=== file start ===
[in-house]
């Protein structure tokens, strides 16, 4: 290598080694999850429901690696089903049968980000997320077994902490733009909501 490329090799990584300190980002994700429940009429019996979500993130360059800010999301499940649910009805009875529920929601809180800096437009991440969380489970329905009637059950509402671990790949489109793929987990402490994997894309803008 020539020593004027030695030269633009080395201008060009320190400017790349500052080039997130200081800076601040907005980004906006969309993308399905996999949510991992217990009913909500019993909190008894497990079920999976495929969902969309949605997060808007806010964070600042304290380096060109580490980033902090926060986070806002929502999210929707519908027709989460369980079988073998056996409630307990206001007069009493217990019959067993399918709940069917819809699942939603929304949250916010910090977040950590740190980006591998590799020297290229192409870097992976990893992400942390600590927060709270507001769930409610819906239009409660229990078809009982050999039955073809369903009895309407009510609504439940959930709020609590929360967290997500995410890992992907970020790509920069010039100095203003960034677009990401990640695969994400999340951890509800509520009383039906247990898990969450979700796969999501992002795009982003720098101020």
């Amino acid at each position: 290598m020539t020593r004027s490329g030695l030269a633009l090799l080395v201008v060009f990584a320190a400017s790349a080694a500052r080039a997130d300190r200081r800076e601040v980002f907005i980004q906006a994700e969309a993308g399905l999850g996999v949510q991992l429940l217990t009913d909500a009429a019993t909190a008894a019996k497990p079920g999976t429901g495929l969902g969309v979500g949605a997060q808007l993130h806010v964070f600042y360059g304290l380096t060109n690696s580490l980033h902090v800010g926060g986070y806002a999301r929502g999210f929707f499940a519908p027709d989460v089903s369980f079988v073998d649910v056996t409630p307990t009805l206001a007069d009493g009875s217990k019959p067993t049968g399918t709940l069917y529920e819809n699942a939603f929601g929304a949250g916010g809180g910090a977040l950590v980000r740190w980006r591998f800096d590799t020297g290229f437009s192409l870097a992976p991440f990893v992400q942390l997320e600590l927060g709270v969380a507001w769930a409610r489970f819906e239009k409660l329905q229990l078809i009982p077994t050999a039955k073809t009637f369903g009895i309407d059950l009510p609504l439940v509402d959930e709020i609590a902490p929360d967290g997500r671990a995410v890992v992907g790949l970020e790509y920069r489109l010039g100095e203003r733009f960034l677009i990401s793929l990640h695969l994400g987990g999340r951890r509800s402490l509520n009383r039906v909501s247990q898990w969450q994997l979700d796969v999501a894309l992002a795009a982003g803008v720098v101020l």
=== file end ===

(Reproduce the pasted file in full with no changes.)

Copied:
[in-house]
């Protein structure tokens, strides 16, 4: 290598080694999850429901690696089903049968980000997320077994902490733009909501 490329090799990584300190980002994700429940009429019996979500993130360059800010999301499940649910009805009875529920929601809180800096437009991440969380489970329905009637059950509402671990790949489109793929987990402490994997894309803008 020539020593004027030695030269633009080395201008060009320190400017790349500052080039997130200081800076601040907005980004906006969309993308399905996999949510991992217990009913909500019993909190008894497990079920999976495929969902969309949605997060808007806010964070600042304290380096060109580490980033902090926060986070806002929502999210929707519908027709989460369980079988073998056996409630307990206001007069009493217990019959067993399918709940069917819809699942939603929304949250916010910090977040950590740190980006591998590799020297290229192409870097992976990893992400942390600590927060709270507001769930409610819906239009409660229990078809009982050999039955073809369903009895309407009510609504439940959930709020609590929360967290997500995410890992992907970020790509920069010039100095203003960034677009990401990640695969994400999340951890509800509520009383039906247990898990969450979700796969999501992002795009982003720098101020």
């Amino acid at each position: 290598m020539t020593r004027s490329g030695l030269a633009l090799l080395v201008v060009f990584a320190a400017s790349a080694a500052r080039a997130d300190r200081r800076e601040v980002f907005i980004q906006a994700e969309a993308g399905l999850g996999v949510q991992l429940l217990t009913d909500a009429a019993t909190a008894a019996k497990p079920g999976t429901g495929l969902g969309v979500g949605a997060q808007l993130h806010v964070f600042y360059g304290l380096t060109n690696s580490l980033h902090v800010g926060g986070y806002a999301r929502g999210f929707f499940a519908p027709d989460v089903s369980f079988v073998d649910v056996t409630p307990t009805l206001a007069d009493g009875s217990k019959p067993t049968g399918t709940l069917y529920e819809n699942a939603f929601g929304a949250g916010g809180g910090a977040l950590v980000r740190w980006r591998f800096d590799t020297g290229f437009s192409l870097a992976p991440f990893v992400q942390l997320e600590l927060g709270v969380a507001w769930a409610r489970f819906e239009k409660l329905q229990l078809i009982p077994t050999a039955k073809t009637f369903g009895i309407d059950l009510p609504l439940v509402d959930e709020i609590a902490p929360d967290g997500r671990a995410v890992v992907g790949l970020e790509y920069r489109l010039g100095e203003r733009f960034l677009i990401s793929l990640h695969l994400g987990g999340r951890r509800s402490l509520n009383r039906v909501s247990q898990w969450q994997l979700d796969v999501a894309l992002a795009a982003g803008v720098v101020l």